Mesa to unveil new stadium


One of the reasons Glen Fisher said he took the coaching job at Costa Mesa High 1 1/2 years ago was because of the school’s plans to build an on-campus football stadium with lights.

Fisher came from Beckman, which didn’t have such an on-site facility. When he coached at the school in Irvine, the team used Tustin High as its home field.

“Beckman was never going to get a stadium,” said Fisher, who spent eight years at the school, the first six as an assistant coach and the last two as the head coach.


In Fisher’s second year in charge of Costa Mesa, he won’t have to get his players on a bus for a home game.

For the first time in Costa Mesa’s history, its football team will play night games at home. The newly built $11-million Mustangs Field opens Friday at 7 p.m., and Jake Haley, the school’s principal, is expecting a sold-out crowd of 1,000 for the game against Santiago.

“What a game-changer for our students and our community,” said Haley, adding that the home side accommodates 700 fans and the visitor side 300. “It’s such a cool facility to really kind of just highlight all the different events, from marching band, to football, to soccer, to our wonderful track [and field] and cross-country programs, and our award-winning cheer program.

“I would really give credit to … the school board, [its] vision. They’re the ones who really make the vote and make the decision that … this is what we’re going to do for our schools and do for our kids. I think it really starts there, as well, you know, the Costa Mesa community.”

Haley said the stadium’s grand opening and ribbon-cutting ceremony won’t take place on Friday, but it will before the program’s homecoming game against Laguna Beach on Oct. 14. The facility features a synthetic field, a scoreboard, a press box and a concession stand.

Katrina Foley, an ardent supporter of bringing a stadium to Costa Mesa, said the community has been waiting around eight years since she first proposed and helped set up a city-schools committee to build the stadium.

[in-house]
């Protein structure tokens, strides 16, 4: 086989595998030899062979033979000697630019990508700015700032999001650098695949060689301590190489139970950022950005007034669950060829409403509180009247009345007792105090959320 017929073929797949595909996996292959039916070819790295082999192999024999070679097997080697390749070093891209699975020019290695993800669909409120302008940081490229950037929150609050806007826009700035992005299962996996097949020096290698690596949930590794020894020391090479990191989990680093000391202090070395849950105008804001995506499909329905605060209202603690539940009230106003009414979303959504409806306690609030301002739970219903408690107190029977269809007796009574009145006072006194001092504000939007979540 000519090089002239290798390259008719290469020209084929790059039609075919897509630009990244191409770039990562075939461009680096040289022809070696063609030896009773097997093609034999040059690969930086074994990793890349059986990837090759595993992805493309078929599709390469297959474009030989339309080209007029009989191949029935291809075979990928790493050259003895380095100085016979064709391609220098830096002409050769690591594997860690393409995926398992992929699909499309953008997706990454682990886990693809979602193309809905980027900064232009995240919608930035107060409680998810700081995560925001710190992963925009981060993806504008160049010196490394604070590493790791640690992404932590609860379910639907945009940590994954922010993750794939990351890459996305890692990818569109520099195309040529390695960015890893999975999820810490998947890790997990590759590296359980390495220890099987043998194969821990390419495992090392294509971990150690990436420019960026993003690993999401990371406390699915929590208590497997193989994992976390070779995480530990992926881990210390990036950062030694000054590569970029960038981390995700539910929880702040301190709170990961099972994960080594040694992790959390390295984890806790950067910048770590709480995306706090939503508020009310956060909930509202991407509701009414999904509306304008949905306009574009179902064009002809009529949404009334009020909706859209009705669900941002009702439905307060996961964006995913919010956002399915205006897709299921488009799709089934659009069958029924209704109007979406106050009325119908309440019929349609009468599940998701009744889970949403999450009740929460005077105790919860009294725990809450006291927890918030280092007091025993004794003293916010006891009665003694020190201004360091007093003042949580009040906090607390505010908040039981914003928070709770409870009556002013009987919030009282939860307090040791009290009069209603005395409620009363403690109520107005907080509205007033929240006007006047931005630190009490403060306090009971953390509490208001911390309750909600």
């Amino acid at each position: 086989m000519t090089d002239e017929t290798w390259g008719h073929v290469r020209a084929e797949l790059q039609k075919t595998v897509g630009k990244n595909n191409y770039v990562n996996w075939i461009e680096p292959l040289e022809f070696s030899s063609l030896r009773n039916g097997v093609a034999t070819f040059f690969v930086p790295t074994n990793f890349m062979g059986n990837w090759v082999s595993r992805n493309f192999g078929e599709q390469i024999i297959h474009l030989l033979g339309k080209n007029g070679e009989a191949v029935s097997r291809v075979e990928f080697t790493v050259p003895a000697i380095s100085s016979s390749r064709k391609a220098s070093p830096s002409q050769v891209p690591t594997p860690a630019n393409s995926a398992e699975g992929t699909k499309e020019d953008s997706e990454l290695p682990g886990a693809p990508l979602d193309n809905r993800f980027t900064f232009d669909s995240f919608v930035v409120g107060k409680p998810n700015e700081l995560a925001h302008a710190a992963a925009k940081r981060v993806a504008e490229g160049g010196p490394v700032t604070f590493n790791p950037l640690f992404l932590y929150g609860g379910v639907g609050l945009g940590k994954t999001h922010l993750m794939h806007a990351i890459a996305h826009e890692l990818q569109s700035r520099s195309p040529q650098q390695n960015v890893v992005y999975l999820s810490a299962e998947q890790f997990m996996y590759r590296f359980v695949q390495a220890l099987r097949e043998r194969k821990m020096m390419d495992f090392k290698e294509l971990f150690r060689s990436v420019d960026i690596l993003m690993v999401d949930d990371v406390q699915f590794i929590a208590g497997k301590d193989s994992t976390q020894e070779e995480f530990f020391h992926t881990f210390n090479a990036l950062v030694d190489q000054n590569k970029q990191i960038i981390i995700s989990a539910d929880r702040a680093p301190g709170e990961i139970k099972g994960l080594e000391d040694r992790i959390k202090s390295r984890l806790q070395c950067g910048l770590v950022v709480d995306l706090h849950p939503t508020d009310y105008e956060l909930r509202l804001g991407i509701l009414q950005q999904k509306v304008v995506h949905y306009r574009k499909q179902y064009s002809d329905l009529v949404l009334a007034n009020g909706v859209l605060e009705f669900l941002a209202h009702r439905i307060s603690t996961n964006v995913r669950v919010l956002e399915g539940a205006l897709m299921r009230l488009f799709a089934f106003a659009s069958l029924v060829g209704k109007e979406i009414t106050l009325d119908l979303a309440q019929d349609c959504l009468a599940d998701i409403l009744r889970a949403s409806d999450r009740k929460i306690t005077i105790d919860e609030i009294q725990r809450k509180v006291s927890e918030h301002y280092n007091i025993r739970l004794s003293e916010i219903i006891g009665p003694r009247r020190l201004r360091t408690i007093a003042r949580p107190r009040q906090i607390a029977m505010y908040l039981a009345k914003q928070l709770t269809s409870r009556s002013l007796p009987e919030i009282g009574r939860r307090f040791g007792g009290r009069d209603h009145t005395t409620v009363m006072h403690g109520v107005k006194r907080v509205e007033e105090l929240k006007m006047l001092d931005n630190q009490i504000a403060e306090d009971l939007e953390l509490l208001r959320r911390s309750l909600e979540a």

“The stadium looks amazing, except for the lack of seating which will become very obvious soon and hopefully be cured before track season,” Foley, a Costa Mesa councilwoman and the president of the Mustang Football Boosters, said in a text. “We are so appreciative of the efforts by the district to open the stadium in time for the first home game. Our players have anxiously watched the stadium being built all summer.

“For the last four years, the current juniors and seniors have played on horrible substandard fields not fit for conditioning and competition with shin high grass, mud puddles, and gopher holes.”

Those conditions no longer exist, and the Mustangs no longer have to share a stadium, something they have done with rival Estancia at Jim Scott Stadium since 2008. Before that, Costa Mesa played home night games at Newport Harbor’s Davidson Field and Orange Coast College’s LeBard Stadium.

Wally Grant remembers those days of having to travel for home contests. He played at Costa Mesa and coached at the school, both as an assistant and head coach. He was on the staff during Costa Mesa’s best season in 1993, when it reached the CIF Southern Section Division VIII title game, the program’s lone section finals appearance.

“I think anything that helps improve [the] CMHS community image and has the ability to keep local area athletes at CMHS is a great addition to the campus,” said Grant, a 1983 graduate who is entering his second year coaching the running backs at Orange Coast College. “I will not be able to make it this week as I have recruiting obligations. I will try and make a game there later on this season.”